Marvin was actually going to call the album In Our Lifetime?, the question mark fitting considering all of the pondering the album contains. It's hard to blame Frank Blair or Tamla (really Motown, of which Tamla was a subsidiary), though. In Blair's case, the bass-playing is probably In Our Lifetime's finest aspect. In Tamla's case, it's pretty tough to watch someone blow all your money without seeing any profit. Either way, it's hard to grieve the results. I'm not sure this album would have ended up among Marvin's best with his editing in place of the label's. The basic songs just aren't on par with Marvin's better work.
If you purchase In Our Lifetime today, it will include Ego Tripping Out, a disco song Marvin recorded and released as a single before his work on the In Our Lifetime sessions. I am doing this album a favor by not including it in the tracklisting because my hatred for pure disco creates a pretty bad bias, and because to describe it, I would have to use the word "insufferable" twice in the same review. Let's talk about the other eight songs.
I was going to do a track-by-track review here, and even got a third of the way through it, but just trying was giving me a terrible headache. As much as the Wikipedia intro wants you to believe this is a critically important album, the simple facts that it went out of print when Marvin's others didn't, and that finding lyrics online to half of these songs is impossible, it's pretty clear what popular opinion of In Our Lifetime actually is.
I'm more in line with that reality.This is the only one of these Marvin albums I'm reviewing of which I don't actually own a physical copy.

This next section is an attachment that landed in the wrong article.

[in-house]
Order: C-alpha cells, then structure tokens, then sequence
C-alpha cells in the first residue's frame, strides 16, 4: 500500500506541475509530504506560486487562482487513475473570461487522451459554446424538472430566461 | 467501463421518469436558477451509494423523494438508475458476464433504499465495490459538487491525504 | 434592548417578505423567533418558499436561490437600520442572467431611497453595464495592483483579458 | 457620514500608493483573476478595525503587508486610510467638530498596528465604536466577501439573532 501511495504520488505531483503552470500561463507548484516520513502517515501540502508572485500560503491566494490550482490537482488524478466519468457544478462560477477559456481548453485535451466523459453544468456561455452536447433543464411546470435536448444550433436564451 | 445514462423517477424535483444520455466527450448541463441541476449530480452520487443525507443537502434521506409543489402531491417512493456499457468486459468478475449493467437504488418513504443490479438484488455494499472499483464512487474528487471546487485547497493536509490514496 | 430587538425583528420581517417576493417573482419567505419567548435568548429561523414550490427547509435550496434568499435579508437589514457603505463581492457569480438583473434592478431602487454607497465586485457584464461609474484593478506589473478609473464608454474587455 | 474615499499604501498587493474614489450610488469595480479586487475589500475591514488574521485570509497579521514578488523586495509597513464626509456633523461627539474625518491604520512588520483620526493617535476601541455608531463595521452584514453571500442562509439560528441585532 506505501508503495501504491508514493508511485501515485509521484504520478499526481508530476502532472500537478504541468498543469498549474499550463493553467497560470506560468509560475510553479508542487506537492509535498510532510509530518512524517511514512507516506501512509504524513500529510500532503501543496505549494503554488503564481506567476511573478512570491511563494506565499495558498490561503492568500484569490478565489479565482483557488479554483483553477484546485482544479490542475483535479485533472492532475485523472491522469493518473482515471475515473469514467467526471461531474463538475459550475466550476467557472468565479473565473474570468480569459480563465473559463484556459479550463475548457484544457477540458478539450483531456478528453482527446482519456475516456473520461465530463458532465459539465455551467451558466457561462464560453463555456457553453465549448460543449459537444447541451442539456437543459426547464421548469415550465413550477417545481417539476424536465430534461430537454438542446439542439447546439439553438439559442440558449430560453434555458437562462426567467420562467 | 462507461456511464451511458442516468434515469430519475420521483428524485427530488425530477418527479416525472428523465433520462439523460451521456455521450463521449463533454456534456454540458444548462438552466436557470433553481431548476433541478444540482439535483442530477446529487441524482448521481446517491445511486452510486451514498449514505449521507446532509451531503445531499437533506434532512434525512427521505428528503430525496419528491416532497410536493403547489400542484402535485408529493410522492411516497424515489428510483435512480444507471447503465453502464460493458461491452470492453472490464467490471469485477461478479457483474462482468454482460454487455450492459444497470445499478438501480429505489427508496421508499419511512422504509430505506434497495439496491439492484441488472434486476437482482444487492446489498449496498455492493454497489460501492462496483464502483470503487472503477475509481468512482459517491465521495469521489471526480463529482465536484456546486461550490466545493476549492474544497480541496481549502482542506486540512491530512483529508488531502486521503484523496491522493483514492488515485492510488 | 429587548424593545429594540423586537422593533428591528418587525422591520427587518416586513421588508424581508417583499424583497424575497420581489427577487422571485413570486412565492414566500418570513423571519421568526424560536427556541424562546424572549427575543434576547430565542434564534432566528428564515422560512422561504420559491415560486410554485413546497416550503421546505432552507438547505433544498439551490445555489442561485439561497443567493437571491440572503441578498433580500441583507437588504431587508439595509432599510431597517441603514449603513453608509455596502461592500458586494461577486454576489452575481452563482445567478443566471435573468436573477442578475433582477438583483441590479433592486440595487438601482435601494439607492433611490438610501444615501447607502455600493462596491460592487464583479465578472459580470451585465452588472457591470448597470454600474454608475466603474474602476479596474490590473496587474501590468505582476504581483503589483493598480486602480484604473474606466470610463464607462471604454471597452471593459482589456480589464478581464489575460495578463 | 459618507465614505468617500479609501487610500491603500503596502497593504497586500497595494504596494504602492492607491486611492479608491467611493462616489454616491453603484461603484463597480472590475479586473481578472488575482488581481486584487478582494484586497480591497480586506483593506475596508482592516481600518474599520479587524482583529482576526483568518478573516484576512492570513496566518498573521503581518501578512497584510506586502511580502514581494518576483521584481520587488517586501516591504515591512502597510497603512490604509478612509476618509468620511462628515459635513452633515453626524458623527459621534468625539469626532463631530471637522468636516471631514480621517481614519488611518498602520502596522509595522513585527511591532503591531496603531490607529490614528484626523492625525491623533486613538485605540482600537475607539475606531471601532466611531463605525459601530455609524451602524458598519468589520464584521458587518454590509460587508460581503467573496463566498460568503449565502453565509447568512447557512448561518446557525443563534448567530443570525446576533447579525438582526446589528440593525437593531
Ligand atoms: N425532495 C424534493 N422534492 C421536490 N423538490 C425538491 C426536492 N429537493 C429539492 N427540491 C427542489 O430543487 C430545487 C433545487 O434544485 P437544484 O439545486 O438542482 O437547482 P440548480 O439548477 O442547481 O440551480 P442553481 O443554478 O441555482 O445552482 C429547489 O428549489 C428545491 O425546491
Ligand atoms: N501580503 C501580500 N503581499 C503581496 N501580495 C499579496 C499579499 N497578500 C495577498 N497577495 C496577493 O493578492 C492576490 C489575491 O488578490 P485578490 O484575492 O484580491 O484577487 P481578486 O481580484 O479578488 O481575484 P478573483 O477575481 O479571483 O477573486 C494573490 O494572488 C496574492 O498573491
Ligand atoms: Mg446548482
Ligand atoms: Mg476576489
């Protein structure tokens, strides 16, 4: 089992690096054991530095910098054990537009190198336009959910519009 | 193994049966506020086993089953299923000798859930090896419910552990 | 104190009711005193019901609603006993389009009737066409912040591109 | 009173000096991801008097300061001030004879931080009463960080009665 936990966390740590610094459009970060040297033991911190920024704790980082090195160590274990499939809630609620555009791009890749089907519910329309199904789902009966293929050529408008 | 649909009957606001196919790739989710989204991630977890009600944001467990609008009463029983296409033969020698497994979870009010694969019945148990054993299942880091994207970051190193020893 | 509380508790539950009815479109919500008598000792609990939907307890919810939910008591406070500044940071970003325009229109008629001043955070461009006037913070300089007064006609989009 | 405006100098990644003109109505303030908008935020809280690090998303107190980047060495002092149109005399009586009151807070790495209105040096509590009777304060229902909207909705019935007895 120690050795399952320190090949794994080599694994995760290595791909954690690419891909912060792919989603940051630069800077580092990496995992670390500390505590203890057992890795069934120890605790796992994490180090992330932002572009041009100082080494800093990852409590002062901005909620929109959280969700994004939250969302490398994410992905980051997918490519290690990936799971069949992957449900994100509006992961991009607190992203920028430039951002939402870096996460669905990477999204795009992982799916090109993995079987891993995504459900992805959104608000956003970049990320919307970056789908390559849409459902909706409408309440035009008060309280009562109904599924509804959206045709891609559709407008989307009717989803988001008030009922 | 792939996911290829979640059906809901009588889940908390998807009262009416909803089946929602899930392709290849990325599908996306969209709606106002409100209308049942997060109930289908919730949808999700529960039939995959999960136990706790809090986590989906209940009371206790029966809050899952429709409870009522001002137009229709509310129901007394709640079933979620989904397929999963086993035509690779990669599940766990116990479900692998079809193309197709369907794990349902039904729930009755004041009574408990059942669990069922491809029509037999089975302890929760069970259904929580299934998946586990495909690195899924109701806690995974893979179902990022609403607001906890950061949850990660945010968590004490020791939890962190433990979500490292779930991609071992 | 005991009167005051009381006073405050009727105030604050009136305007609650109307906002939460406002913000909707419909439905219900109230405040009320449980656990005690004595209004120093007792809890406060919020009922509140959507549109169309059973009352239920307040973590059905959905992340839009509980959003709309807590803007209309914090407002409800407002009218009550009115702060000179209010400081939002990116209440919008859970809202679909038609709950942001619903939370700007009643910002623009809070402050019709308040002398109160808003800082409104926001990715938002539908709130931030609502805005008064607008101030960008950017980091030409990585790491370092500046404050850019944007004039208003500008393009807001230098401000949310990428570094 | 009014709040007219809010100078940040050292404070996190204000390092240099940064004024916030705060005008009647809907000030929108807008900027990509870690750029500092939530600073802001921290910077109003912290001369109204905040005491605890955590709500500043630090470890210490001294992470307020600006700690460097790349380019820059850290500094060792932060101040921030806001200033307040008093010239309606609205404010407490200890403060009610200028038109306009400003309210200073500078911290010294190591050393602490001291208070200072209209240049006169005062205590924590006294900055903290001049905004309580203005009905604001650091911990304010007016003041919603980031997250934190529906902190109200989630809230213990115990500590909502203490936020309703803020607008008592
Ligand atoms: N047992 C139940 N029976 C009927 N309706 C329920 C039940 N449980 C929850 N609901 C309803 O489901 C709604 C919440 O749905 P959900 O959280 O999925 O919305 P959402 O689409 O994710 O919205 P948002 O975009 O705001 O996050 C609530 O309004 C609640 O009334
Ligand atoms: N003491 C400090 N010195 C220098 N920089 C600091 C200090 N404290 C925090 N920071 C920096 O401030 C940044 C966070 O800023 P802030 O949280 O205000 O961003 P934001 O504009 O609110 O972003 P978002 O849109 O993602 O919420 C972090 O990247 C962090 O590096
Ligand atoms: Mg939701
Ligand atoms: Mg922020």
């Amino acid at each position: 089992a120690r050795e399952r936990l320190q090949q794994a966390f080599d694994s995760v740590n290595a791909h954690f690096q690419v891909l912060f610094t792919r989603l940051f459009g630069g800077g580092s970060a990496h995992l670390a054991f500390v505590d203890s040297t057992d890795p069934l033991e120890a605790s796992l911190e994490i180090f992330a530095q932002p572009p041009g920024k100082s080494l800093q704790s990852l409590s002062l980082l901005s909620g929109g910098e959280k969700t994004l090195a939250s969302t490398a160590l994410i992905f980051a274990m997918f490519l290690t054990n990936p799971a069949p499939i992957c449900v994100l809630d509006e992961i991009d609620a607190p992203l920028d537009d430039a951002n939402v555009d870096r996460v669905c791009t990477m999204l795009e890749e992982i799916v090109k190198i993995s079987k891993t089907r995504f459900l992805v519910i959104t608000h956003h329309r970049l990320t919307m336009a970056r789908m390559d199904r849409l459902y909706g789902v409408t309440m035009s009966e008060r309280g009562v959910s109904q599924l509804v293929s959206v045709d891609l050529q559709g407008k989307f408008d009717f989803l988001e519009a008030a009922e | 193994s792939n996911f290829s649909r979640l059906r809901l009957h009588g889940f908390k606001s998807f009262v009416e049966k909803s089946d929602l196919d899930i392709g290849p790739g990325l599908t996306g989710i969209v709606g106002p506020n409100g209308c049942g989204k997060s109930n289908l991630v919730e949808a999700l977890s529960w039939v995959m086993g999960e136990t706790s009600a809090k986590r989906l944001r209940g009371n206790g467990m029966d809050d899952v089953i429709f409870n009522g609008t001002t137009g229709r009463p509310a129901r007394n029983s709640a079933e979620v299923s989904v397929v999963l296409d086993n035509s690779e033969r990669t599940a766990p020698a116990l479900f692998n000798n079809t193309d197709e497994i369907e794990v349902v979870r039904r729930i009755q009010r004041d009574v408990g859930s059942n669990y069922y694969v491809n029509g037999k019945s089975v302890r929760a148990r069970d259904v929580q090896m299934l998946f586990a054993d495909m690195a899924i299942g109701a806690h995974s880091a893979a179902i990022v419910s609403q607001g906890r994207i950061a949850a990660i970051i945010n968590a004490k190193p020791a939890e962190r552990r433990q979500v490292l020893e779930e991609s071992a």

I like the spacey "Far Cry," which  doesn't actually have any real lyrics, as Tamla only had Marvin's syllabizing scratch track to use. Gaye hadn't gotten around to recording any for the song before the masters got yanked. This works for "Far Cry" though, as it sounds like some kind of ghost dance 4:28 before the end of the world. The jazzy piano, bass, and cymbal breakdown halfway through is magical. The final two minutes of the title track do the same thing--it sounds awesome. The bassline on "Funk Me" is infectious, and I love the nerdy glee in Marvin's voice when he repeats "funk me, funk me, funk me" near the end of the song. But unfortunately, a lot of the rest of the music here is light-weight, and Marvin's good vs evil on the dance-floor lyrics have a paranoid edge that takes most of the fun out the album. Like I said, In Our Lifetime is a mess, with an unmistakeable touch of genius somewhere deep underneath, like a Caspar David Friedrich moonrise with a Thomas Kinkade landscape painted over it. Due to Gaye's early-80's drug-addled excesses, and Tamla's meddling, that's about the best In Our Lifetime can offer.